Alternatively, if you really want corporate you can wait until the market stabilises in your grad year. By the time you get called, the economy should be recovering as we move past this climate.

How important are grades to secure a TC? Say, is it difficult for a NUS >4.0 GPA undergrad to get a TC in insolv (big 4/blackoak)?
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  #5136 (permalink)  
Old 27-04-2020, 05:11 PM
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Default Why locals don't make partner in the MC firms

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Why are there so few local grads who make partners at the big international law firms based in SG? Would it not make more sense to hire locals, since they are based in SG after all??
I have had the benefit of lots of time to think about this. I was in an MC firm and left for reasons you will see below.

I speak for what i understood of the MC firm i was from, and the time i spent there. Silver circle firms, local firms, i do not speak for those, their requirements are easier to meet from what i have heard.

(1) You need a big book of business, to make partner. It is not a small number like S$500k annual revenue. Think several times that. This is a big book, and you don't make it from a one-time big deal, those count only to a small extent.
(2) Most locals are not so enterprising, they dont think about growing their book at a young PQE (think, 3 to 5 PQE). Most start when it's too late, think 10 PQE! That is way too late and you become expensive for the firm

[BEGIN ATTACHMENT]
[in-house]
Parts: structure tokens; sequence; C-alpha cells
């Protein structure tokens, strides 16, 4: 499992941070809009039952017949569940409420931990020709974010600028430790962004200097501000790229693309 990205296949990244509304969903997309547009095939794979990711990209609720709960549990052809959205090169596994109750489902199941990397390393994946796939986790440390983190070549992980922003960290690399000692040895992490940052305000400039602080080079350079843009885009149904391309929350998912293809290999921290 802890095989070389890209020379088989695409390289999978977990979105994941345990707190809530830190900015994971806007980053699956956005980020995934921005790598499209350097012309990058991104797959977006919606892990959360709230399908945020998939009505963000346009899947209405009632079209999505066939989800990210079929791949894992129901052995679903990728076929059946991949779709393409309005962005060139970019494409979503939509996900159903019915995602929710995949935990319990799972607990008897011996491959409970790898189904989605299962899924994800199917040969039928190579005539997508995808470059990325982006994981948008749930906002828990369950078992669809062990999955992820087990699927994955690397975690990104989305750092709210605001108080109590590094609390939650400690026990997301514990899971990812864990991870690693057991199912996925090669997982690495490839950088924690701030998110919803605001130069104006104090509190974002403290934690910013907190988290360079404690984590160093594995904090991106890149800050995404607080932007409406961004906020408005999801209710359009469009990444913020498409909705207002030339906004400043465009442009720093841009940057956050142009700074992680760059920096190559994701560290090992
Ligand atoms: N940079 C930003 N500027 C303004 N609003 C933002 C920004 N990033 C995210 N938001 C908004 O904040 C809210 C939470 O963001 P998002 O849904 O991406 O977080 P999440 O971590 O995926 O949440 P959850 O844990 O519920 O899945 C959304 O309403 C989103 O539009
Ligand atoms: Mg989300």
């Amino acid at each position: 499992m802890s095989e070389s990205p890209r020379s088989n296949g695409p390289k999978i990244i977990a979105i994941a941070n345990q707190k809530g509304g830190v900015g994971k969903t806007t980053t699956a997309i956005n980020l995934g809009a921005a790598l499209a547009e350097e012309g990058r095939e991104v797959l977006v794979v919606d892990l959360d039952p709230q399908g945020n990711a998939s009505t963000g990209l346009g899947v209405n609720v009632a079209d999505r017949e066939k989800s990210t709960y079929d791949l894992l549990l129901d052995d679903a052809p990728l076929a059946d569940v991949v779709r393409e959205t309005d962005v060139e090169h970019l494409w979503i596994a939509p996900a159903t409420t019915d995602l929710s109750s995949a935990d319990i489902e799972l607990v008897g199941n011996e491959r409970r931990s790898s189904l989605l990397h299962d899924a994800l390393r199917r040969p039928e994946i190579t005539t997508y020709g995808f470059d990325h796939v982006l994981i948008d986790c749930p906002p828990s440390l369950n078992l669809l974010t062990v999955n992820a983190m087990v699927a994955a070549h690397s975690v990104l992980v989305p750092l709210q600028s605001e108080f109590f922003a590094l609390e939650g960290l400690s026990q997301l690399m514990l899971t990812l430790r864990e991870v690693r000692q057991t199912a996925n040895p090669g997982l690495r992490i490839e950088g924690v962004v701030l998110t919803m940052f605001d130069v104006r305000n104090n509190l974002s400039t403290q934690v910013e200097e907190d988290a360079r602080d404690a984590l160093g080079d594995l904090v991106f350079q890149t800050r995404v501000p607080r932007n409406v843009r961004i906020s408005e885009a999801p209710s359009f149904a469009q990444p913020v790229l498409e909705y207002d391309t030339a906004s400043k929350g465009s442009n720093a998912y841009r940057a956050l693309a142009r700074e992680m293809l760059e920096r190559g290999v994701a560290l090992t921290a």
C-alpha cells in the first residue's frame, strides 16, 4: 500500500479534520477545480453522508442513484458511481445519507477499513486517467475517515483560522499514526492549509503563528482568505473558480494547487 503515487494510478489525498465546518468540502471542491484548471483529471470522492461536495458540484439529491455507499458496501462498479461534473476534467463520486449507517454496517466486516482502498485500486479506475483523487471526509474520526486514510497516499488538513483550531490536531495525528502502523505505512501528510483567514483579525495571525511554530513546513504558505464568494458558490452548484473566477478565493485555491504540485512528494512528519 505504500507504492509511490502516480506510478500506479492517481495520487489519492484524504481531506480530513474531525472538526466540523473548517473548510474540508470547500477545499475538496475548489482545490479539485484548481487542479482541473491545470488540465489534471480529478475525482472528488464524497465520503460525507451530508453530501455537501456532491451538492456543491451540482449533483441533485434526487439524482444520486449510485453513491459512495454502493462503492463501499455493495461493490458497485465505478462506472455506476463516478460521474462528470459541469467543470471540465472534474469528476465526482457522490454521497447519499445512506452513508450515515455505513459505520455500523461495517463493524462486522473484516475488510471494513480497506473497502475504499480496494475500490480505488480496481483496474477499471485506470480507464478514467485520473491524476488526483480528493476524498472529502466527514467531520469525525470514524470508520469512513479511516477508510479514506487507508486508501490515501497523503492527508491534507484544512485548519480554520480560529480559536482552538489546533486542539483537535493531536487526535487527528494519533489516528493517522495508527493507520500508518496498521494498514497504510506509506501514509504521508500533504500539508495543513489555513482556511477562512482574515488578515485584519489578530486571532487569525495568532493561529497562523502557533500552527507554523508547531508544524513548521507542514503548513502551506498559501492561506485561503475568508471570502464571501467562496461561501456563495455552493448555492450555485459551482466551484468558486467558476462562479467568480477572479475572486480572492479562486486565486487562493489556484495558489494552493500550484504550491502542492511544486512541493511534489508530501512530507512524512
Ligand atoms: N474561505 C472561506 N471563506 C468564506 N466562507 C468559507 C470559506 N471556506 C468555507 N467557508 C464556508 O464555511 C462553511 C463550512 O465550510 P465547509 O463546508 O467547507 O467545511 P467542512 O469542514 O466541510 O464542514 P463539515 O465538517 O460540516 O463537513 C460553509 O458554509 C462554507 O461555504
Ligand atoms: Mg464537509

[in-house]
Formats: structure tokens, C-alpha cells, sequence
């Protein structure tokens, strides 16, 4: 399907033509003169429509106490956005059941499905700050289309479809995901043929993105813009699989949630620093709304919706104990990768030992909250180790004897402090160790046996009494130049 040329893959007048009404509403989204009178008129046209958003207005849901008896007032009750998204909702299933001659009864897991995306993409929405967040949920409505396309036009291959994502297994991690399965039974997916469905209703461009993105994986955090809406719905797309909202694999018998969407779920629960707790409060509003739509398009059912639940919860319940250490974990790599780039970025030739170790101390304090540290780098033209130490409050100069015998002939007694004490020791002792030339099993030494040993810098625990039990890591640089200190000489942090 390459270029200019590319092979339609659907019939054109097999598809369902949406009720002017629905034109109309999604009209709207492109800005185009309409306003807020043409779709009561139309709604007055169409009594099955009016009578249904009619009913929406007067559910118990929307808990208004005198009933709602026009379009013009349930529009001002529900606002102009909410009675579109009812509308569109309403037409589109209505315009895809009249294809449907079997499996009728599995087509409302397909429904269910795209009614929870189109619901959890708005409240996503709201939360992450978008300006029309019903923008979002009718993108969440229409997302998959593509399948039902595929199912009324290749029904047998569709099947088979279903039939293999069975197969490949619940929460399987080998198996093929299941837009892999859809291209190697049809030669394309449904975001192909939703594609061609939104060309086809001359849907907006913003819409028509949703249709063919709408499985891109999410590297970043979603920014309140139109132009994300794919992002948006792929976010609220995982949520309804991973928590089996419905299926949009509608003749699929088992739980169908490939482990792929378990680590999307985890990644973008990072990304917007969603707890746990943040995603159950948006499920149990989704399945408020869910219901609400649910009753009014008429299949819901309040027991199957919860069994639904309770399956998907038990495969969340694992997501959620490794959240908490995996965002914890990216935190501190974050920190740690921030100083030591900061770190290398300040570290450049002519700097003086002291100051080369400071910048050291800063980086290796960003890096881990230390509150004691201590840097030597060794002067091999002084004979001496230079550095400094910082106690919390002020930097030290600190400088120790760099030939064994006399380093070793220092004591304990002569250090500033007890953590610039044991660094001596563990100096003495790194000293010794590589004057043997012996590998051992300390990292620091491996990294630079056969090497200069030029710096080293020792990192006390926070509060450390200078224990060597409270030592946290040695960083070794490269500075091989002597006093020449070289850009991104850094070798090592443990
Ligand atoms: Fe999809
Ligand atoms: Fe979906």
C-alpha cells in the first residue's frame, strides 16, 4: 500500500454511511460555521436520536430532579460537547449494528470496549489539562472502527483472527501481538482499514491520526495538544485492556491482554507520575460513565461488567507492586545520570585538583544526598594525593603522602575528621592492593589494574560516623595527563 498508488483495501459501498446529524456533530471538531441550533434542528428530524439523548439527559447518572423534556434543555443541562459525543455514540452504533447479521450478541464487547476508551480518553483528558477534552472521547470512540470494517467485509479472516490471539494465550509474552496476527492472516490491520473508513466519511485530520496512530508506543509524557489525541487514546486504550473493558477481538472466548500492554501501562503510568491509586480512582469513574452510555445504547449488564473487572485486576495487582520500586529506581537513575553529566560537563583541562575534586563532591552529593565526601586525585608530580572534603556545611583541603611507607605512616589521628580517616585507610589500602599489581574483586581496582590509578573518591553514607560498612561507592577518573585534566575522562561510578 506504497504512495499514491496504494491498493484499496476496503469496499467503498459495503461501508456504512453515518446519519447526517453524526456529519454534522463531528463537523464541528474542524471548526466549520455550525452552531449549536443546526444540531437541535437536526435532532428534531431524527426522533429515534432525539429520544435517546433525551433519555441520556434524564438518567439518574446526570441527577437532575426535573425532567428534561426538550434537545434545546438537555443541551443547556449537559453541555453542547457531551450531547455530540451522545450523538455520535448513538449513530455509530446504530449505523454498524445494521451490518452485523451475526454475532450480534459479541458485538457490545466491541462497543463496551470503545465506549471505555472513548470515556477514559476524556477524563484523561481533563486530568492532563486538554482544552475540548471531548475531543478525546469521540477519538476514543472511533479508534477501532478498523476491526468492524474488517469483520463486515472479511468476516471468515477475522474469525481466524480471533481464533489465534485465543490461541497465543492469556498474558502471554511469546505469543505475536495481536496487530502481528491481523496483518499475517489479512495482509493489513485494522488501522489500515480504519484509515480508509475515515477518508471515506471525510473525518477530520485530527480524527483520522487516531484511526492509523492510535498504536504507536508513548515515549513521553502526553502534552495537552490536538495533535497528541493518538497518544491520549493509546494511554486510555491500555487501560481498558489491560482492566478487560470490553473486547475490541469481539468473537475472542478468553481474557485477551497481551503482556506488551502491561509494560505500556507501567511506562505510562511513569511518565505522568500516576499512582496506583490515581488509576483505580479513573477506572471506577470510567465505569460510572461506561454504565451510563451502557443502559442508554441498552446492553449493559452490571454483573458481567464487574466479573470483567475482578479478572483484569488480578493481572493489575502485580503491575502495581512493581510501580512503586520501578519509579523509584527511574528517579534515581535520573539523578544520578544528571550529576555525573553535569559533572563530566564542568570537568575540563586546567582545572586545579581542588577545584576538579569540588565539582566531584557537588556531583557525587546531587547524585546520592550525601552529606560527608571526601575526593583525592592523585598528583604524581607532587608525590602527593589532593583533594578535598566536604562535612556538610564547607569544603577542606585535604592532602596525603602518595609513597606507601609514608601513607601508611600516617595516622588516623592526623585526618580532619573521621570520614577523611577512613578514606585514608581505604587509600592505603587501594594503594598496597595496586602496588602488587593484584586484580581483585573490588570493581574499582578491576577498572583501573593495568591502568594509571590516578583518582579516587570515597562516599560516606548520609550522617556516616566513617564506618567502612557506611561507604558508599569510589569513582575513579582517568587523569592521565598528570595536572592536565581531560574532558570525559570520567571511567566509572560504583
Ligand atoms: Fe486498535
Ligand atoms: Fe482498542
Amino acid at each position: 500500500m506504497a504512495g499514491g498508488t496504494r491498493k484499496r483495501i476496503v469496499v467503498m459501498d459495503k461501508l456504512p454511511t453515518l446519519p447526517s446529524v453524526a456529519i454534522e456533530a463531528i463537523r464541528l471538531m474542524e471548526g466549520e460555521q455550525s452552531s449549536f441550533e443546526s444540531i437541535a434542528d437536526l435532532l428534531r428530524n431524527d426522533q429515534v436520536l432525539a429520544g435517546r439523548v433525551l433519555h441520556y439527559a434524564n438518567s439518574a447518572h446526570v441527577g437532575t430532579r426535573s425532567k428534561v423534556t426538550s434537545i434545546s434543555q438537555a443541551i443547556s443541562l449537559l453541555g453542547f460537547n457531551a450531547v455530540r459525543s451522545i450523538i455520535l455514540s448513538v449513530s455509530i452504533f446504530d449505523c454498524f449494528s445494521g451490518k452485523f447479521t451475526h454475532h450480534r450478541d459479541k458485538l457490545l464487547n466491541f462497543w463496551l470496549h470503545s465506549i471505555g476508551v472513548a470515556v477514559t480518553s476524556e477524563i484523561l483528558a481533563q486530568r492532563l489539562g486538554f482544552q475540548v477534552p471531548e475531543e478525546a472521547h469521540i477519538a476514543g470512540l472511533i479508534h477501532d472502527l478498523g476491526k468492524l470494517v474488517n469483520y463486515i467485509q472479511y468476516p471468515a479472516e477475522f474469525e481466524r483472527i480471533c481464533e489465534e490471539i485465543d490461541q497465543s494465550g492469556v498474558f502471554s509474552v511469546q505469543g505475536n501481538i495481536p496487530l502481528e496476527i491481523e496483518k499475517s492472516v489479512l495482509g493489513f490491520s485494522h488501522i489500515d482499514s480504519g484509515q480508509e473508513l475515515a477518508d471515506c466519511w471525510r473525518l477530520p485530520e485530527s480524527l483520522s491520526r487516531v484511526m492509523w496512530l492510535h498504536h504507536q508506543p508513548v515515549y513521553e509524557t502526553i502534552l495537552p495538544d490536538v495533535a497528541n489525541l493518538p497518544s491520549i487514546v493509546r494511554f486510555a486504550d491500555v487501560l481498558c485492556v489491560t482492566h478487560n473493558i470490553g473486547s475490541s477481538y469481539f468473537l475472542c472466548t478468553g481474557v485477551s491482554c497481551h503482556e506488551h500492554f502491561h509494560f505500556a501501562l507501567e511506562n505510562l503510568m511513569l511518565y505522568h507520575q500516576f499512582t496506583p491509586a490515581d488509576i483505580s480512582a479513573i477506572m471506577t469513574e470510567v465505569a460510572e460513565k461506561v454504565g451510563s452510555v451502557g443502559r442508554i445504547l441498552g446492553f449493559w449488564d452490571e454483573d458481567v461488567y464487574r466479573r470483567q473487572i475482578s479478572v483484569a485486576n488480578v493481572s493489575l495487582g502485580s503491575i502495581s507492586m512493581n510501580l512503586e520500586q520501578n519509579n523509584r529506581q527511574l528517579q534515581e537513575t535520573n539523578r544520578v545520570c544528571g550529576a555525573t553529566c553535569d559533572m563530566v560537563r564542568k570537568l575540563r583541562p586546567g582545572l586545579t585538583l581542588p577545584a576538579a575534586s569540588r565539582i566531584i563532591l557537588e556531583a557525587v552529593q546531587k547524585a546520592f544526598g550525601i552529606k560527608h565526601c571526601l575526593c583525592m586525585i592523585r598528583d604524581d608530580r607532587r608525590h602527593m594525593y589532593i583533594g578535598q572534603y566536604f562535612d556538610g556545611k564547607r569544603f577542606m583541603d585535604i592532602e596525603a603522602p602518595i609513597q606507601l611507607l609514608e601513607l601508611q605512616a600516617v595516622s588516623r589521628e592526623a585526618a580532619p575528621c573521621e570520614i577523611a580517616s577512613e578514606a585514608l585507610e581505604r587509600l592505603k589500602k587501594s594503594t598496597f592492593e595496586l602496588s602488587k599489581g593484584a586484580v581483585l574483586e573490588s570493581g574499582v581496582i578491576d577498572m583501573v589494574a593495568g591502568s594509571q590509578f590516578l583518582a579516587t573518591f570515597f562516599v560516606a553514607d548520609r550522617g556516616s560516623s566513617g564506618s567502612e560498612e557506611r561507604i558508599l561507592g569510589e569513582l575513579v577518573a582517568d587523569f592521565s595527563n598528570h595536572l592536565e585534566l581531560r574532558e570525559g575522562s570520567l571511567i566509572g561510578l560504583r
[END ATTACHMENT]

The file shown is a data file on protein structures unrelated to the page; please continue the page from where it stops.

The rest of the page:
(3) When the firm pushes you to try for partnership, obviously you do not have a book of business. And it's very, very challenging. Numerous Singaporeans fall at this. Numerous Hong Kongers fall at this. Numerous relatively senior lawyers in all sorts of Asian jurisdictions fall at this.
(4) For those who started early, good for them. I was lucky enough to be encouraged to start early, and I did. In the next 5 to 7 years, i can imagine having built a big book by then. Work comes when you are known for what you do and give good service. People recommend you! That's the best part.
(5) Yes, partnership is possible, and i knew a few others my age or several years older, from other offices in the network, whom i felt were in the same boat - junior, but when you hit senior associate, you know you will have a decent book of business.
(6) However, I left, and some of those individuals i mention above, left.
(7) Why? Because those of us who have the balls and the gumption to think we can make partner in an MC firm, contrary to what all our local friends say, or laugh at us for thinking so, or dismiss us - we realize there are some pretty good jobs out there, outside of law!
(8) With the networking skills we picked up, we found a lot more outside. Big risk, but potentially bigger reward.